The Green Alliance has called upon the government to get behind community energy after a study found communities were ‘demoralised and obstructed’ by a lack of clear policy and barriers to finance for projects.
In a statement issued on Thursday, the Green Alliance said that the government’s “lack of clear policy and restricted access to finance” is resulting in enthusiastic communities being “demoralised and obstructed”.
The Department for Energy and Climate Change (DECC) held a public consultation throughout June and July, in which it heard evidence from banks, private equity firms, venture capitalists, infrastructure funds, energy companies, developers, local authorities and members of the public. DCLG will publish the result of the consultation in the autumn, and it is expected to streamline policy in order to remove some of the barriers to community energy.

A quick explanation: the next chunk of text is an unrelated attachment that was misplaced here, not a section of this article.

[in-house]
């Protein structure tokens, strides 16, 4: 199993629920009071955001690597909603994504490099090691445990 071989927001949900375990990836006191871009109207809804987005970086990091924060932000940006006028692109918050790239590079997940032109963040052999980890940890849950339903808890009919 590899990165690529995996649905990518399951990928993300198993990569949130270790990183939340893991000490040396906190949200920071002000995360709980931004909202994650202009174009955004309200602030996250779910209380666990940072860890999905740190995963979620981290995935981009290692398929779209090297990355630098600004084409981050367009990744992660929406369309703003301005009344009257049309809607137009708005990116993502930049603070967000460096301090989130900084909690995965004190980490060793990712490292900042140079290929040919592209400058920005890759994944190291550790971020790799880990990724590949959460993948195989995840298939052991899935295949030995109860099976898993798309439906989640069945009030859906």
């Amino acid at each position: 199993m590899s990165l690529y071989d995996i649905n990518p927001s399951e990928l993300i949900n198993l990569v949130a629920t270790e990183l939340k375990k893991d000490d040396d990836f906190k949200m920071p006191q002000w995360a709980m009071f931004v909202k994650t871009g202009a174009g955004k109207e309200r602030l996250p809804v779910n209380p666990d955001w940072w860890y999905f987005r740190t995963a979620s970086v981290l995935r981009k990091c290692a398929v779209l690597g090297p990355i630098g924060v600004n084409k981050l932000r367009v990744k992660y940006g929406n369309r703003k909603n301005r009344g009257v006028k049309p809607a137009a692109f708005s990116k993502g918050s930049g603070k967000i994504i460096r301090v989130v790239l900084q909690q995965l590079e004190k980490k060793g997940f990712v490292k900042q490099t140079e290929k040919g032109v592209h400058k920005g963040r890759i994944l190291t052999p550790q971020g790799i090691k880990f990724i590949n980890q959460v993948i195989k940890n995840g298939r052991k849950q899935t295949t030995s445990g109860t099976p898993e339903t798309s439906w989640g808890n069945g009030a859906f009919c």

In its new report, Community voices: realising the potential of community energy, the Green Alliance makes a number of suggestions on the action government should take.
Recommendations include strengthening national policy by setting a clear vision for the future of community energy and revisiting schemes such as the renewable heat incentive (RHI) in order to make them more effective.
Paul Blomfield, MP for Sheffield Central, said, “There is a real interest in community energy in my constituency, but complex and risky development processes are making it harder than it should be.
“This shouldn’t be happening – we should be actively encouraging these projects and making it easy for a community group to realise their ideas.”
The Community Energy Coalition recently launched the first Community Energy Fortnight, hosting events across the UK in order to inspire communities about the benefits of creating their own power.